The latest predictions that Australian property markets will collapse are destined for the growing scrapheap of misguided real estate forecasts.
The 60 Minutes program used an obscure US spruiker and the unique market circumstances of mining boom-bust town Moranbah to somehow justify claims that Australia is headed for a US-style market crash.
One of Australia’s leading property analysts, Terry Ryder says “we see such claims as merely the latest in a long line of doomsday forecasts, all of which have been proven wrong.”
Australian property markets won’t crash because the conditions needed for such an event don’t exist here.
Some pessimists point to the US market decline past-GFC and infer that Australia will go the same way “because that’s what happened in the States”. They fail to understand that property markets in the US declined for clear reasons – and those same circumstances are not present in Australia.
The American economy was in recession, unemployment was high, a massive oversupply of dwellings existed and lending practices at the time were reckless. When those four elements aligned, the US was primed to crash. But it didn’t fall the 40%, 50% or 60% some have predicted for Australia – it fell an average of 25%.
Australia doesn’t have any of the four main elements that caused the US decline. In particular, our lending standards are among the most stringent in the world – and more so since the APRA changes inflicted in 2015.
There’s nothing new about forecasts about market crashes in Australia, especially from US spruikers who seek publicity to promote seminar tours or book launches. Making doomsday predictions are a guaranteed way to generate major headlines and that’s why those over-the-top forecasts are made.
Last year Terry conducted a research exercise to examine what major newspapers and other media had forecast for real estate since the beginning of this century.
This revealed that doomsday predictions about Australian real estate are extremely common. Hardly a week has gone by since 2000 without someone gaining major publicity by predicting the market was about to crash. Many have predicted falls of 40% or 50%, sometimes more, an event that has never happened to my knowledge anywhere in the world.
These forecasts all have one thing in common: they were all spectacularly wrong.
Below is a list Terry published in June 2015. This was his “Top 20 list of the worst predictions about Australian property markets”.
|Jan 2012||Home values to fall 60% in a “bloodbath” starting in 2013. Land values will fall 90%.||Jordan Wirsz, US spruiker||City prices rose an average 9% in 2013 and 8% in 2014.|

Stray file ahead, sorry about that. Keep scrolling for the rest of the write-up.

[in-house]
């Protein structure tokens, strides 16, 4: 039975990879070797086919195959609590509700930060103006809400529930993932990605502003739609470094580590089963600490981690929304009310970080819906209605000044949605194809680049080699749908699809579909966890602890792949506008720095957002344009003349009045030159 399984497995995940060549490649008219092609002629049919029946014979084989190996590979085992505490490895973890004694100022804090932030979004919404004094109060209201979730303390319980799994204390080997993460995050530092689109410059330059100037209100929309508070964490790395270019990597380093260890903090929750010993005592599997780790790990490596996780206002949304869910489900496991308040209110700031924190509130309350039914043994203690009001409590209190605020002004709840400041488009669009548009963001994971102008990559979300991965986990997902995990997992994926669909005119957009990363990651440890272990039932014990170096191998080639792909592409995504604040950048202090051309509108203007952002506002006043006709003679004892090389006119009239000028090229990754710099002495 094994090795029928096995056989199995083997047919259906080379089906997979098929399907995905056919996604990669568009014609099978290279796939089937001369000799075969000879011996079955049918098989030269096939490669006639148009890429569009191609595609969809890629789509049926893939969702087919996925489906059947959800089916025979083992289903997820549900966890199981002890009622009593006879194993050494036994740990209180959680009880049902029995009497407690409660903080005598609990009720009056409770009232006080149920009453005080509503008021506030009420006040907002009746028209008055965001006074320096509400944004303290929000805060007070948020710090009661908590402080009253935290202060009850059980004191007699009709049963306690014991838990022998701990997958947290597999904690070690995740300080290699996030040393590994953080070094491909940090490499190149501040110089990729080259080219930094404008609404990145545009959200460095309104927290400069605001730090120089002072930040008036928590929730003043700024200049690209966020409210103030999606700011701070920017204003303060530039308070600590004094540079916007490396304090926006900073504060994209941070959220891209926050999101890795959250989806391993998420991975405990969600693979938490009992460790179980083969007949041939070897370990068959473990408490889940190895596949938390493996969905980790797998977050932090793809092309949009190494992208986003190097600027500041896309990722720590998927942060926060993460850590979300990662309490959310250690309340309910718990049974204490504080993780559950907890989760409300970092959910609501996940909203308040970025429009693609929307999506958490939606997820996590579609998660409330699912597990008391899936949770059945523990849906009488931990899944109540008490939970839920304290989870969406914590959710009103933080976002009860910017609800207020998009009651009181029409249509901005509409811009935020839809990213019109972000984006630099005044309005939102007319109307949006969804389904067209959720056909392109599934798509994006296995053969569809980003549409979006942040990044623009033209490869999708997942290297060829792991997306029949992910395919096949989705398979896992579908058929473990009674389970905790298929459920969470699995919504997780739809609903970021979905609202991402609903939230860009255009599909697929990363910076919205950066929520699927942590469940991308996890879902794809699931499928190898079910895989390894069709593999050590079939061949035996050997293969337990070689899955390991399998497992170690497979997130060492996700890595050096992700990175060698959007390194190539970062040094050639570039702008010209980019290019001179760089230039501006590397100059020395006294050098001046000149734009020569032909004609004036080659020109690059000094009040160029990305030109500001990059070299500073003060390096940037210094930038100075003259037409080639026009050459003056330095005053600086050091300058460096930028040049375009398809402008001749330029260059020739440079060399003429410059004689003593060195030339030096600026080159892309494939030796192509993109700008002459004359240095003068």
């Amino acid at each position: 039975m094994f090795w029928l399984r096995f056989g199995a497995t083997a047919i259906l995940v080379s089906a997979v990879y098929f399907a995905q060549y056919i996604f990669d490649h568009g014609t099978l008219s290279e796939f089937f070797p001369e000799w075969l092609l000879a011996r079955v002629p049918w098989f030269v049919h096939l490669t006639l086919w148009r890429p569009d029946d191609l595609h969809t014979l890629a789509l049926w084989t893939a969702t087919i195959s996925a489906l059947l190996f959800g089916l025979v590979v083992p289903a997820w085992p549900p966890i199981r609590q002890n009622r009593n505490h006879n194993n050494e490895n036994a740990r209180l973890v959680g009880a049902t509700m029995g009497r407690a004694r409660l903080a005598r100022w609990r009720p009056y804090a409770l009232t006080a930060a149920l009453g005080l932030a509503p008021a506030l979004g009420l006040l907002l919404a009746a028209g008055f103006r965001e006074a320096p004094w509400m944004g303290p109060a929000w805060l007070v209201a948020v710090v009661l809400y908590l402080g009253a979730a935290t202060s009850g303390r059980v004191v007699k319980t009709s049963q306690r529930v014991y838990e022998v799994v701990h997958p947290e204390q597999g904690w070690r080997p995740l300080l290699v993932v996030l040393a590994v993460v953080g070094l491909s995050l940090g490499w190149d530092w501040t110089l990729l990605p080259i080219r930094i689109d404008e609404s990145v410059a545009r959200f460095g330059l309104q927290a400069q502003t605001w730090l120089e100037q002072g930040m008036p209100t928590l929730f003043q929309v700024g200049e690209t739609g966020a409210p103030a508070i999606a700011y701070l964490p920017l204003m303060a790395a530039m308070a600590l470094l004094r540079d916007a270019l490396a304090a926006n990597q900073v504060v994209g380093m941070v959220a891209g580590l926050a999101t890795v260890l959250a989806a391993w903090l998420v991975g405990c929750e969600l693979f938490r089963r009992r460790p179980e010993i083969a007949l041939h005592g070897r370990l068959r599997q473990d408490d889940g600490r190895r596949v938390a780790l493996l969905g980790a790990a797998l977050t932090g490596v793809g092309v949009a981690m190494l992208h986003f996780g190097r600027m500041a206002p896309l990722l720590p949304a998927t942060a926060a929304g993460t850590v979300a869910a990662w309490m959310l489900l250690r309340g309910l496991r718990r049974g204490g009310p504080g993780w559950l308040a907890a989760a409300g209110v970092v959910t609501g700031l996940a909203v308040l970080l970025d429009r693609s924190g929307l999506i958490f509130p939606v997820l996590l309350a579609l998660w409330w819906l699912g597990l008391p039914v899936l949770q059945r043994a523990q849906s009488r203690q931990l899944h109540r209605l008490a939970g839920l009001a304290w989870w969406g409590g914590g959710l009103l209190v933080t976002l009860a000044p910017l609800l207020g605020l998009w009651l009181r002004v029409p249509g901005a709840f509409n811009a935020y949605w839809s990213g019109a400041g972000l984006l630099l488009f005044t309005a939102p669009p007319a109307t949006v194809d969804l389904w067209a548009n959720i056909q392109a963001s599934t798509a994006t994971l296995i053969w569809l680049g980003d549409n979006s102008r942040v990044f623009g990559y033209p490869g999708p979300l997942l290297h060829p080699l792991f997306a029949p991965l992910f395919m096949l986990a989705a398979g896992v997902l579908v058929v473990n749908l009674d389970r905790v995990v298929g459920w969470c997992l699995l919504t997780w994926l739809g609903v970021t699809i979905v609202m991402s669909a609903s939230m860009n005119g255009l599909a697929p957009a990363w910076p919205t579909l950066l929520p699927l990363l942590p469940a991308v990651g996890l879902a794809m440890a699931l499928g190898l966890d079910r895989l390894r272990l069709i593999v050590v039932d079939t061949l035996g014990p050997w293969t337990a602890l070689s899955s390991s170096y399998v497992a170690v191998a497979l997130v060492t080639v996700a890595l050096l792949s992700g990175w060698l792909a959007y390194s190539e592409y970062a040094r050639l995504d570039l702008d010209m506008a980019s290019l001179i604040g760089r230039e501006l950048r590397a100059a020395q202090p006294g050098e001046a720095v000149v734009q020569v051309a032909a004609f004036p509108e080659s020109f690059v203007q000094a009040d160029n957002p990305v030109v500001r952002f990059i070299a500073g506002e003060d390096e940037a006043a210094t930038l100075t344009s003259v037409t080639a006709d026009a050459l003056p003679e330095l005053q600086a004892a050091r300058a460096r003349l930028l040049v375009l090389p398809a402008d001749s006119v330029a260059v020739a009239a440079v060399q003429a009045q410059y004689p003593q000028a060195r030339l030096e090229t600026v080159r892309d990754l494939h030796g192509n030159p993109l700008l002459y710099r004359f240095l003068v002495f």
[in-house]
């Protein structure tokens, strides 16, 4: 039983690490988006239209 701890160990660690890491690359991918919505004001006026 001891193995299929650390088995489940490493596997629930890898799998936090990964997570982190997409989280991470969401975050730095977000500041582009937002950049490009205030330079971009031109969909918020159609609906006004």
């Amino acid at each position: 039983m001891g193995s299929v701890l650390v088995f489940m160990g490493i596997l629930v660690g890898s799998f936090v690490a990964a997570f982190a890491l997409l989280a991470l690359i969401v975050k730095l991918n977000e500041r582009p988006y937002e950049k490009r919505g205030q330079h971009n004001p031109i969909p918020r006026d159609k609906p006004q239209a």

|Sep 2011||Prices will fall 40% in 2012, Australians advised to “sell their excess real estate”.||Harry Dent, US spruiker||Prices rose an average 2% in 2012, 9% 2013 and 8% 2014.|
|Feb 2014||Prices will crash “some time in 2014” – by at least 27% in Sydney and Melbourne.||Harry Dent, US spruiker||Capital city prices rose an average 8% in 2014.|
|Aug 2010||The Australian market is 40% over-valued and the bubble will burst soon.||Morgan Stanley’s Gerard Minack||City prices on average have risen steadily since 2010.|
|Sep 2008||Australian property prices will fall 40% in 2009.||Steve Keen, Uni of Western Sydney||Prices rose 13.6% (ABS) or 11.5% (RP Data) in 2009.|
|Oct 2011||Prices will fall 20% by 2013 (later revised his predicted decline to 5-10%).||Steve Keen, Uni of Western Sydney||City prices rose an average 2% in 2012 and 9% in 2013.|
|Mar 2011||“The value of your home could fall 61% the minute interest rates start rising.”||Kris Sayce, Money Morning||6yrs later, we’re still awaiting the collapse in housing values.|
|2010||The “Australian housing bubble” will burst soon.||Jeremy Grantham, US spruiker||Capital city prices rose in 2012, 2013, 2014 and 2015.|
|2010||The cash rate will reach 6.5% and mortgage rates will be above 9% by 2013.||BIS Shrapnel’s Richard Robinson||The cash rate has been well below 5% and is now 2%.|
|Nov 2011||The sovereign debt crisis in Europe will put Australian house prices at risk.||Comm Bank chief Ralph Norris||House prices rose in 2012, 2013, 2014 and 2015.|
|Feb-12||The “slow melt” in house prices will continue.||Anti-property raver Leith van Onselen||Prices rose in 2012 and more again in 2013, 2014 and 2015.|
|Jun 2012||House prices are “chronically weak” and “over-valued”, heading for “a sharp fall”.||Shane Oliver, AMP Capital||Prices rose a little in 2012 and more in 2013, 2014 and 2015.|
|Feb 2010||“Price surge heralds big crash” Headline in The Australian, speaking of Melbourne.||BIS Shrapnel’s Jason Anderson||Melbourne has had moderate to high rises in most years since.|
|Feb 2010||“Prices could fall as higher interest rates bite” Headline in the Herald Sun.||Economist Craig James of CommSec||Prices have risen in most years since 2009.|
|Mar 2010||House prices will soar in Brisbane because of a housing shortage.||Access Economics’ Chris Richardson||Brisbane prices in the next 4yrs were +1%, -7%, -1%, +5%.|
|Aug 2011||Melbourne will experience “a US-style property crash with price falls of 30%”.||Prosper Australia||Melbourne prices rose in 2012, 2013, 2014 and 2015.|
|Sep 2012||Australian housing prices will fall by up to 20% by the end of 2014.||Michael Power of Investec||City prices rose an average 2% 2012, 9% 2013 and 8% 2014.|
|Jan 2013||House prices will grow only 2.1% for the next two years.||NAB residential property index||Prices rose 9% in 2013 and 8% in 2014.|
|Apr 2013||The rapid trend in house price growth is at an end.||Luci Ellis, head of finan. stability RBA||Price trend (mostly Sydney) continued 2013-2014-2015.|
|Jun 2013||House prices will peak in March 2014 and fall thereafter.||Josh Williamson, Citibank economist||Price rises continued, notably in Sydney and Melbourne|